Arizona State Faces Tuition Hikes After Spending $500K to Host Clintons

Tuition has nearly doubled in last decade

Flandrau Science Center and Planetarium, University of Arizona
Flandrau Science Center and Planetarium, University of Arizona / AP
May 26, 2015

Arizona State University students face yet another tuition hike for the 2015-16 school year, nearly doubling the cost of attendance in the last decade, while also contributing more than half a million dollars to the Clinton Foundation last year.

The Arizona Board of Regents (ABOR) approved tuition hikes across the board for undergraduate students as Arizona Gov. Doug Ducey approved a state budget cutting more than $100 million from public university budgets.

While the initial reaction from the university was that these hikes could negatively affect student enrollment, ASU spokesman were quick to defend the school’s $500,000 expense for hosting the Clinton Global Initiative (CGI) in March of last year.

"ASU played host to the CGI University in March 2014, which featured former President Bill Clinton and former Secretary of State Hillary Clinton in a program aimed at bringing together college students to find practical, innovative solutions to global challenges," ASU spokesman Mark Johnson told Arizona Republic reporter Dan Nowicki.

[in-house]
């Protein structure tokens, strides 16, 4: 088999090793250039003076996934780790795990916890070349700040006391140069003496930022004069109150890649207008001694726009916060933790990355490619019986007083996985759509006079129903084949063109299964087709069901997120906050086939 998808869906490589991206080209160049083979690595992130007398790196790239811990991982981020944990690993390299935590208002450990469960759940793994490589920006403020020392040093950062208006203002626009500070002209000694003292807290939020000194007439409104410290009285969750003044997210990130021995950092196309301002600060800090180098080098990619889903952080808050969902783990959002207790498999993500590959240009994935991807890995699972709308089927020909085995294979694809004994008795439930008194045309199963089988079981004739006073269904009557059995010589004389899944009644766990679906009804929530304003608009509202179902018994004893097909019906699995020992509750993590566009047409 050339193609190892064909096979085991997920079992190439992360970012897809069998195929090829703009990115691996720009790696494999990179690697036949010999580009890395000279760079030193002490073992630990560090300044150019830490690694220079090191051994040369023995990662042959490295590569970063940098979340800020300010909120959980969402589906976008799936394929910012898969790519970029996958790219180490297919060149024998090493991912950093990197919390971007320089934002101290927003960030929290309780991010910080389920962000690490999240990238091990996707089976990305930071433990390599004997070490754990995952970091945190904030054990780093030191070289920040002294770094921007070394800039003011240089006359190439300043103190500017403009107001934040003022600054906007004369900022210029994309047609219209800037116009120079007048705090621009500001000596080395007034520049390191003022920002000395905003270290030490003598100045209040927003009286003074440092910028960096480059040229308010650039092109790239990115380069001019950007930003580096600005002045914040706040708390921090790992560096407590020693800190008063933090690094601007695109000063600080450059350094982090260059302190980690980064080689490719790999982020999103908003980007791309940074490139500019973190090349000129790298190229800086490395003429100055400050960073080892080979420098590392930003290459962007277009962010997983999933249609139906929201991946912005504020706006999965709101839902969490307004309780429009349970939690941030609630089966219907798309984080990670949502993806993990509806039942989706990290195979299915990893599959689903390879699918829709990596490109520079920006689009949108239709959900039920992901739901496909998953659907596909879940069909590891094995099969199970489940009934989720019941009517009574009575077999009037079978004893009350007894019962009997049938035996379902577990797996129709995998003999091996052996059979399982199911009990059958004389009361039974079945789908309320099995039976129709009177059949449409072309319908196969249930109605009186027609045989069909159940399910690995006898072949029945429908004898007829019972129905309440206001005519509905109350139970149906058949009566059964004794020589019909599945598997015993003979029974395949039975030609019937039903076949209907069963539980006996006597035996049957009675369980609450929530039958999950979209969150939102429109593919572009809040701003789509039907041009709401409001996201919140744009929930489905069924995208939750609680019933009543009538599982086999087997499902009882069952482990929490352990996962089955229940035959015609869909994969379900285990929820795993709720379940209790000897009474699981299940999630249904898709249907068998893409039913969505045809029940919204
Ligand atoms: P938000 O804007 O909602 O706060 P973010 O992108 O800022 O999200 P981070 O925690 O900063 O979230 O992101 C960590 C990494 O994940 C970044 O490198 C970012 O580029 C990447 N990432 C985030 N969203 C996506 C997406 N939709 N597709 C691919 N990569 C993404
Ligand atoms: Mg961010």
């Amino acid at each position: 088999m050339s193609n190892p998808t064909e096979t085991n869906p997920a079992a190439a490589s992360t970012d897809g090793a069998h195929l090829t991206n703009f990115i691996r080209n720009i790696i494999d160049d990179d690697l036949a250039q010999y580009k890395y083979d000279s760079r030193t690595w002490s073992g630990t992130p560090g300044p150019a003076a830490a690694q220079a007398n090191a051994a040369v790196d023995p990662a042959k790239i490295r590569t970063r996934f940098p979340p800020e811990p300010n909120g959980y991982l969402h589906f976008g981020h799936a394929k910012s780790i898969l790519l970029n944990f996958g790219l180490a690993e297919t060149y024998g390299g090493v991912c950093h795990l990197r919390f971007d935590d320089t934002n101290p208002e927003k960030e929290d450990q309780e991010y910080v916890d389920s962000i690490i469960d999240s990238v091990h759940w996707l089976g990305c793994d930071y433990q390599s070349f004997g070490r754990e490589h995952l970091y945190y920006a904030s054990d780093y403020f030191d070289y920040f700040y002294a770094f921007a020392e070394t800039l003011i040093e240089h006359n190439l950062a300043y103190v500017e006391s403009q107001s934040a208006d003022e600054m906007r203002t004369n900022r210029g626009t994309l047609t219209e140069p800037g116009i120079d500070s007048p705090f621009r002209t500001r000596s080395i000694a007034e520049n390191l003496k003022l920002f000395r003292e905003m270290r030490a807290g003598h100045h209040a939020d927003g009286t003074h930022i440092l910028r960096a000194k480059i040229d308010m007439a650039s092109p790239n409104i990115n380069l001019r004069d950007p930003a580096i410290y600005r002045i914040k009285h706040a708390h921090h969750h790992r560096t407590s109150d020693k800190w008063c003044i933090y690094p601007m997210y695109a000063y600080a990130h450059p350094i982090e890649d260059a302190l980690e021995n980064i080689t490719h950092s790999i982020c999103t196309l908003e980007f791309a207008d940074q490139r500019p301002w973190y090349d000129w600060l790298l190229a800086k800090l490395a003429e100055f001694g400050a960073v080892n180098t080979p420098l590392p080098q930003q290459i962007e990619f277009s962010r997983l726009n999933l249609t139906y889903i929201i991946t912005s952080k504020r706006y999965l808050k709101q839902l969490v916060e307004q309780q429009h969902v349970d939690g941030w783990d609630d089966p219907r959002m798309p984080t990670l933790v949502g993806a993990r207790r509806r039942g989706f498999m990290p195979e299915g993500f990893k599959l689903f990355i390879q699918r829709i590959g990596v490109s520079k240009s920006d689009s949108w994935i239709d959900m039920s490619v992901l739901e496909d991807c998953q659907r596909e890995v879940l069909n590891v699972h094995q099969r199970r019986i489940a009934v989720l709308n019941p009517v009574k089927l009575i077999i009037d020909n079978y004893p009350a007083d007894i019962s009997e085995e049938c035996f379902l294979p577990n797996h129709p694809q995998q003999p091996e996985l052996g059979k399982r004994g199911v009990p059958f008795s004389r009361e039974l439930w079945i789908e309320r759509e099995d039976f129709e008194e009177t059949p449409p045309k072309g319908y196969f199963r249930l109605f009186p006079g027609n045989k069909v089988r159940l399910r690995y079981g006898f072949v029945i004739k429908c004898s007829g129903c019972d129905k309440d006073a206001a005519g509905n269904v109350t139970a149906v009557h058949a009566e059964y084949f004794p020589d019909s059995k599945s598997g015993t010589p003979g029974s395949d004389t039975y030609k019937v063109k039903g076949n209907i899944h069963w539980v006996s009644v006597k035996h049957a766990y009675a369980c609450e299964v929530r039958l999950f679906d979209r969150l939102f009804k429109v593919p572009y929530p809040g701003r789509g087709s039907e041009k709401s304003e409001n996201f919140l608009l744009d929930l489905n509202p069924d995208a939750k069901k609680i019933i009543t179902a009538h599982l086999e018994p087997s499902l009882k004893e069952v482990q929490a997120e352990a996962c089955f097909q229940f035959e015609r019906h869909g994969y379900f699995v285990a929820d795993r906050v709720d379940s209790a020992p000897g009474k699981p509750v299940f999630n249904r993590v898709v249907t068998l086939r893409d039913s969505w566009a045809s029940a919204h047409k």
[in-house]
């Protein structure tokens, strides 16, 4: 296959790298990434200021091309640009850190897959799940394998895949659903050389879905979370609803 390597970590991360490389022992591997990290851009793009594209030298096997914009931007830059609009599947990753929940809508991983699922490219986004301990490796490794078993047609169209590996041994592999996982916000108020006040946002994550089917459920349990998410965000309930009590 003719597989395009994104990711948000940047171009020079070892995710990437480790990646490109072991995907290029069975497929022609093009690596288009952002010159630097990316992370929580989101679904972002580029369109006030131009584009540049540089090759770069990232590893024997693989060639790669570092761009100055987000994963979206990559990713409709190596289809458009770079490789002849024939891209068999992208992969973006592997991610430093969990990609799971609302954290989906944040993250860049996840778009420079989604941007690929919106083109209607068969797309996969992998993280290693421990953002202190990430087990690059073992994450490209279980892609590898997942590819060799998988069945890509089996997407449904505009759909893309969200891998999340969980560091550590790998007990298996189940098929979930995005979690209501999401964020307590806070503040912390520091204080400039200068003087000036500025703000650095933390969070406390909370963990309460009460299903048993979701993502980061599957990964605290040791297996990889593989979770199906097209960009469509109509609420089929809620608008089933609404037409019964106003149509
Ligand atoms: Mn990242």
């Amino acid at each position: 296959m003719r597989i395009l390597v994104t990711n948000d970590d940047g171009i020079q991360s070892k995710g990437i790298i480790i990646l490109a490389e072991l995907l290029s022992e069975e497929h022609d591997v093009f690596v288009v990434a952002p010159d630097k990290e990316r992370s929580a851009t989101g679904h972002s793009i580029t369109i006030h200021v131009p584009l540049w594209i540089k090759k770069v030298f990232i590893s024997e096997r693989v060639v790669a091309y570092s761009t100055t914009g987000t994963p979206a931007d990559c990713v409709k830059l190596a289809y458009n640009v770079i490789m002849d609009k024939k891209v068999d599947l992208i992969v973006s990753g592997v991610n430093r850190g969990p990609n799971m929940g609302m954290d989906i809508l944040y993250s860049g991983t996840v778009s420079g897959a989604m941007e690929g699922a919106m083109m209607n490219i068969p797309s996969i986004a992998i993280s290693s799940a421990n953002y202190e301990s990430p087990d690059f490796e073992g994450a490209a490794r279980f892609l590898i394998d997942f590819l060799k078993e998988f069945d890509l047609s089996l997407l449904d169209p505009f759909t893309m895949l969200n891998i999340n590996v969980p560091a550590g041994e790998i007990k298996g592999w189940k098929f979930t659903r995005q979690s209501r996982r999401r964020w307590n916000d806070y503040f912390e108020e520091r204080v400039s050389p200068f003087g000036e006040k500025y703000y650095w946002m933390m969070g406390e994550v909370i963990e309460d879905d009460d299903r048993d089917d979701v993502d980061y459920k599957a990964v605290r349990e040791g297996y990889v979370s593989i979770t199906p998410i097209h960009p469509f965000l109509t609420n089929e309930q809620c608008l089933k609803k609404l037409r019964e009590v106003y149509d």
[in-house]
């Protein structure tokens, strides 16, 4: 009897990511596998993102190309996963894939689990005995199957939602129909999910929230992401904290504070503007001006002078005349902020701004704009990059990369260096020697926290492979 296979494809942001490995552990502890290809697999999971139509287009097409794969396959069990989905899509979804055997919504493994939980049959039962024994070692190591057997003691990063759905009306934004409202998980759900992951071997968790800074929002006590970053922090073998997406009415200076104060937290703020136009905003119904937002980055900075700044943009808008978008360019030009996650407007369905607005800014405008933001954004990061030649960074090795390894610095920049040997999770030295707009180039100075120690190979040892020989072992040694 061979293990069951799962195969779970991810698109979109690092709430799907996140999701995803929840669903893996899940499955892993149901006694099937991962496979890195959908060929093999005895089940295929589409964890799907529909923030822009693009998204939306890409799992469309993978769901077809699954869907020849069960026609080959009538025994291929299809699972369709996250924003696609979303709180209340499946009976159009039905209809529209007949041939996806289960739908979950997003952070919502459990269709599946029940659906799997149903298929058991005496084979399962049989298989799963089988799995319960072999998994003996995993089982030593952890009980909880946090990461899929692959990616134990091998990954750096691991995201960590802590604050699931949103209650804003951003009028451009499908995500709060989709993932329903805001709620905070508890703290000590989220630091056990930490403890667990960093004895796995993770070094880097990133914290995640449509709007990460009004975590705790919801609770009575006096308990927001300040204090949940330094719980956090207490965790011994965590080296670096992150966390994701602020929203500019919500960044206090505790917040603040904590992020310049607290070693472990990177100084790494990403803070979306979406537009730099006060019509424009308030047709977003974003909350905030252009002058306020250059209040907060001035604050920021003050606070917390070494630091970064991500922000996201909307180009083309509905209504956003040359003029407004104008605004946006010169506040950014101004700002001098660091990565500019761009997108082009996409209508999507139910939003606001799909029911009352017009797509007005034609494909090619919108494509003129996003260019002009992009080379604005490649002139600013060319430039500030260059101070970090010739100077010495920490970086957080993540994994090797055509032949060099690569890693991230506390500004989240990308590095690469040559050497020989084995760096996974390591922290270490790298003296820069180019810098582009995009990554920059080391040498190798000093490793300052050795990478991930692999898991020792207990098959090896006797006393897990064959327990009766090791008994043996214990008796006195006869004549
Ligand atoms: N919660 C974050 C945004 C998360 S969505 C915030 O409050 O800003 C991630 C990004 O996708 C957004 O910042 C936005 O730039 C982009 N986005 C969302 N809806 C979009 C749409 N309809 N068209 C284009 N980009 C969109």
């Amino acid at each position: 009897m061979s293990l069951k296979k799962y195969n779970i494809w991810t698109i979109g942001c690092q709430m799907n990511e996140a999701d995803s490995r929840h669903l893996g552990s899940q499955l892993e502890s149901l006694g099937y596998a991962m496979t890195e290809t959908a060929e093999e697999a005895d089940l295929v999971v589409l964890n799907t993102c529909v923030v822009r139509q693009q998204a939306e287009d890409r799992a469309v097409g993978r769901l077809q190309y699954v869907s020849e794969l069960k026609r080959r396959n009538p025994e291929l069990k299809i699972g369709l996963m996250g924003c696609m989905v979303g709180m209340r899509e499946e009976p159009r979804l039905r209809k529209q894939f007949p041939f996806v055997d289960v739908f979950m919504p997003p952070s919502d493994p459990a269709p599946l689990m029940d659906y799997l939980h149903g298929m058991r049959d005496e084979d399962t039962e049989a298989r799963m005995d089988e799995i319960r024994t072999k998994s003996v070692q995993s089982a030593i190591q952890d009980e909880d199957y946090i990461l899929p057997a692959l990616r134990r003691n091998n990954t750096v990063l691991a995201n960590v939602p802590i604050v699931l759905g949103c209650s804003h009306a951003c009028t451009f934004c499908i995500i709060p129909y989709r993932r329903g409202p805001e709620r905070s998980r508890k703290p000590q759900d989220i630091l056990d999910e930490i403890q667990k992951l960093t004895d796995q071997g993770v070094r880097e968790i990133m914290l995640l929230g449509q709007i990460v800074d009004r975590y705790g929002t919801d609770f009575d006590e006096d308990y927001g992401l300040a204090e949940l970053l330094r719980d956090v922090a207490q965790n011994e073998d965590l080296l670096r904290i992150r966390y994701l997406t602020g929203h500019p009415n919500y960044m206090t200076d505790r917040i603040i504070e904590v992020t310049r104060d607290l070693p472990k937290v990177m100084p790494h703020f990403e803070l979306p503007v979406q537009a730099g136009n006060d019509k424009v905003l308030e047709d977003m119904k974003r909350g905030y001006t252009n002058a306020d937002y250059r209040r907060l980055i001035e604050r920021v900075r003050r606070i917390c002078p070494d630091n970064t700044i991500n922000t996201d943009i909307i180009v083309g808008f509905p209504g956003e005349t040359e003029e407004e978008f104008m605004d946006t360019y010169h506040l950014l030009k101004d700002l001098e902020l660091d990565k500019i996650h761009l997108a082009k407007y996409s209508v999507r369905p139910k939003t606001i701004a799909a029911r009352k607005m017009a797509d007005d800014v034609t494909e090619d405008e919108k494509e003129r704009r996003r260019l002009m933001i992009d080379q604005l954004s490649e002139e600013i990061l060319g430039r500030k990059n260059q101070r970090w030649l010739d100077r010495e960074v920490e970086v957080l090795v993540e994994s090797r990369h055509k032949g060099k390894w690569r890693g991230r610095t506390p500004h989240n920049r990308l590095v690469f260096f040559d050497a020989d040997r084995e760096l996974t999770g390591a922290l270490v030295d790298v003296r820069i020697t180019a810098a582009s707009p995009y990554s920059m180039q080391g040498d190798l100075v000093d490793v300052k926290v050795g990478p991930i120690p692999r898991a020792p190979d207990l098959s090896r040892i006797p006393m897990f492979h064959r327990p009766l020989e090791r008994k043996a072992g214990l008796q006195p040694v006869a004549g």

ASU claims to have "co-invested" in the educational visit from the Clintons to Arizona more than a year ago, asserting that it was not a "donation" to the Clinton’s themselves.

The University also said that no state funds were used to pay the sum, however ASU has yet to disclose from where the funds were allocated.

Other ramifications emerging from ASU’s lack of funds includes an ABOR approval to increase program fees, residence hall costs, university housing and meal plans costs, totaling in "approximately $154 more to live in a residence hall" according to The State Press.

Arizona Sen. John McCain, who hosted Clinton at the The McCain Institute for International Leadership at Arizona State University in April of last year, decried the robust contribution tied to the CGI’s seminar just months before.

"Frankly, if I had known that that was the situation, that they were being paid $500,000, I would have spoken up at the time that I thought it was outrageous," McCain told The Arizona Republic.